networks:
      - wordpress-network

MySQL part is no different from PHP. We define working directory and some MySQL variables.

nginx:
    build: 
      context: ./config/nginx
      dockerfile: Dockerfile
      args:
        - NGINX_IMAGE=nginx:${NGINX_VERSION:-latest}
        - DOMAIN_NAME=${DOMAIN_NAME:-localhost}
    container_name: nginx
    depends_on:
      - wordpress
    ports:
      - '${NGINX_HTTP_PORT:-80}:80'
      - '${NGINX_HTTPS_PORT:-443}:443'
    volumes:
      - ${WORDPRESS_DIR:-./core/wordpress}:/var/www/html
      - ${NGINX_LOG_DIR:-./core/logs/nginx}:/var/log/nginx
    restart: always
    networks:
      - wordpress-network

Nginx section uses a slight variation. It’s not required but adds a little extra flexibility to the build. Instead of choosing an image, we build our own passing two variables (NGINX_IMAGE + DOMAIN_NAME) and adding some magic. A file named “Dockerfile” is expected inside config/nginx/ folder. It will hold instructions to create the container.

Also defines ports:to redirect ports to the ones adjusted in .env. Volumes section stays the same, nothing new.

Create config folder and another folder nginx inside it. Create two files there: Dockerfile and default.conf.

Copy and paste the following into Dockerfile file:

ARG NGINX_IMAGE
FROM $NGINX_IMAGE

ARG DOMAIN_NAME
COPY ./default.conf /etc/nginx/conf.d/default.conf
RUN sed -i -r "s/localhost/${DOMAIN_NAME}/g" /etc/nginx/conf.d/default.conf

It will tell Docker which image to select $NGINX_IMAGE and copy default configuration to be used by Nginx. Additionally sets Nginx server_name to DOMAIN_NAME (remember .env file).

Copy and paste in default.conf:

server {
    listen      80;
    listen [::]:80;
    server_name localhost;

    root /var/www/html;
    index index.php;

    server_tokens off;

    access_log /var/log/nginx/access.log;
    error_log /var/log/nginx/error.log;

    location / {
        try_files $uri $uri/ /index.php?$args;
    }

    location ~ \.php$ {
        try_files $uri =404;
        fastcgi_split_path_info ^(.+\.php)(/.+)$;
        fastcgi_pass wordpress:9000;
        fastcgi_index index.php;
        include fastcgi_params;
        fastcgi_param SCRIPT_FILENAME $document_root$fastcgi_script_name;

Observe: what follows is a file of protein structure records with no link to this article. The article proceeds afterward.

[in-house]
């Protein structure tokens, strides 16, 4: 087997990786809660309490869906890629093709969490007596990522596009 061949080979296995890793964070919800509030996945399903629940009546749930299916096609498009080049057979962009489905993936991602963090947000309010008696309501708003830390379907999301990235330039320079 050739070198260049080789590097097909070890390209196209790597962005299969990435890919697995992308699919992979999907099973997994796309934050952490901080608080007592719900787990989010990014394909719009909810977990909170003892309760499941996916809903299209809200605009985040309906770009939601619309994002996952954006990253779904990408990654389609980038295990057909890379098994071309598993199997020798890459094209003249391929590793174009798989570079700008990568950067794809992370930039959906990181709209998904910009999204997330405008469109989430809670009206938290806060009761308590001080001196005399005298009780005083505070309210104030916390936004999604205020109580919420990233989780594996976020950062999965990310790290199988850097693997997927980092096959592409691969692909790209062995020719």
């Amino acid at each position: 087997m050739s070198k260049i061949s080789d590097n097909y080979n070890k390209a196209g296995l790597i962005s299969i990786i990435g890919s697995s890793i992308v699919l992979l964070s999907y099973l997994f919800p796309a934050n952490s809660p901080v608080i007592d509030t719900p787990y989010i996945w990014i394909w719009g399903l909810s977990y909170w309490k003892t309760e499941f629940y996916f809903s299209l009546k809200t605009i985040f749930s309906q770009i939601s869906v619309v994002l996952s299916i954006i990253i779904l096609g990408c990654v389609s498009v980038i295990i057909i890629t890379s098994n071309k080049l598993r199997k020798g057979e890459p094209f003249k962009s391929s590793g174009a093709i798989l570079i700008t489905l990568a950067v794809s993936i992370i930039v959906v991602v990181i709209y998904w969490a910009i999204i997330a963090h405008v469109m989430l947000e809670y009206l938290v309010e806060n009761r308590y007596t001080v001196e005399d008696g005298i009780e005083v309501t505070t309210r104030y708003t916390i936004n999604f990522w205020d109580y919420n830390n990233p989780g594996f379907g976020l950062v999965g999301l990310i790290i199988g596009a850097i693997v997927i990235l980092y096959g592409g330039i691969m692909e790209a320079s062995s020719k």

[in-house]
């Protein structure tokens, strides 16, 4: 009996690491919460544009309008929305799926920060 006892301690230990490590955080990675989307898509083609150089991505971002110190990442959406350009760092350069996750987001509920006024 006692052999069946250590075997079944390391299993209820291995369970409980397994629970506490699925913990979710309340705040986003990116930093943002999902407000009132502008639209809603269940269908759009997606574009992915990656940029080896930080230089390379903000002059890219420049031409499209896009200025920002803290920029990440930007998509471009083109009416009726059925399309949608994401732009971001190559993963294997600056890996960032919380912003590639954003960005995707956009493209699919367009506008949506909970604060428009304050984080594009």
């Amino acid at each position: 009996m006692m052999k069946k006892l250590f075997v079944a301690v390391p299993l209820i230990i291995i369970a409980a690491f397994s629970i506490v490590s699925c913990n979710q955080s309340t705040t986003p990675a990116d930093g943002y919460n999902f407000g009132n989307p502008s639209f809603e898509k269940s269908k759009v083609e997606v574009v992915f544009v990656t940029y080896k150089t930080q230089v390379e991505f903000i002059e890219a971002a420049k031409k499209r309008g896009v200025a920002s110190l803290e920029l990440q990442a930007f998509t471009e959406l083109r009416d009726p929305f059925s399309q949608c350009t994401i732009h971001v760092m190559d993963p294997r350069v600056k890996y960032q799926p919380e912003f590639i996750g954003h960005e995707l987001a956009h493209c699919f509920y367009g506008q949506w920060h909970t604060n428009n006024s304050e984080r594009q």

fastcgi_param PATH_INFO $fastcgi_path_info;
    }
}

The full docker-compose.yml file looks like this:

version: '3'
services:

  wordpress:
    image: wordpress:${WORDPRESS_VERSION:-php7.4-fpm}
    container_name: wordpress
    depends_on:
      - mysql
    environment:
      - WORDPRESS_TABLE_PREFIX=${WORDPRESS_TABLE_PREFIX:-wp_}
      - WORDPRESS_DB_NAME=${WORDPRESS_DB_NAME:-wordpress}      
      - WORDPRESS_DB_HOST=${WORDPRESS_DB_HOST:-mysql}
      - WORDPRESS_DB_USER=${WORDPRESS_DB_USER:-wordpress}
      - WORDPRESS_DB_PASSWORD=${WORDPRESS_DB_PASSWORD:-password}
    volumes:
      - ${WORDPRESS_DIR:-./core/wordpress}:/var/www/html
    restart: always  
    networks:
      - wordpress-network
      
  mysql:
    image: mysql:${MYSQL_VERSION:-latest}
    container_name: mysql
    volumes:
      - ${MYSQL_DIR:-./core/mysql}:/var/lib/mysql
    environment:
      - MYSQL_ROOT_PASSWORD=${MYSQL_ROOT_PASSWORD:-password}
      - MYSQL_DATABASE=${MYSQL_DATABASE:-wordpress}
      - MYSQL_USER=${MYSQL_USER:-root}
      - MYSQL_PASSWORD=${MYSQL_PASSWORD:-password}
      - MYSQL_ALLOW_EMPTY_PASSWORD=${MYSQL_ALLOW_EMPTY_PASSWORD:-no}
    restart: always
    networks:
      - wordpress-network

  nginx:
    build: 
      context: ./config/nginx
      dockerfile: Dockerfile
      args:
        - NGINX_IMAGE=nginx:${NGINX_VERSION:-latest}
        - DOMAIN_NAME=${DOMAIN_NAME:-localhost}
    container_name: nginx
    depends_on:
      - wordpress
    ports:
      - '${NGINX_HTTP_PORT:-80}:80'
      - '${NGINX_HTTPS_PORT:-443}:443'
    volumes:
      - ${WORDPRESS_DIR:-./core/wordpress}:/var/www/html
      - ${NGINX_LOG_DIR:-./core/logs/nginx}:/var/log/nginx
    restart: always
    networks:
      - wordpress-network
      
volumes:
  mysql: {}
  wordpress: {}      

networks:
  wordpress-network:
    driver: bridge

You can now run:

docker-compose up -d --build

Here we are

You are ready to go! Up and running latest version of WordPress with PHP 7.4 and Nginx successfully installed.

Complete source code is on Github.

Do you have questions? Suggestions? Feel free to drop me a comment!

Thanks! I promise to only send relevant stuff to your inbox.

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2 Comments

  1. Great tutorial! I learned how to use .env files in docker. I have no idea before this. Thanks!

    I have an issue with WordPress. In site Health Status:

    The REST API is one way WordPress, and other applications, communicate with the server. One example is the block editor screen, which relies on this to display, and save, your posts and pages.

    The REST API request failed due to an error.
    Error: cURL error 28: Resolving timed out after 10000 milliseconds (http_request_failed)

    Any idea of why this happens?

    1. Thanks Deryck!

      There’s more than a reason for this happening. From the message “cURL error 28:” here I am inclined to think your firewall is blocking outbound traffic to port 80. Considering you are using i.e UFW, you will need to run:
      ufw allow out 80 && ufw reload.
      Bear in mind that opening outbound traffic is NOT a trivial decision as you open up the door to reverse shell attacks.

      Hope it helps!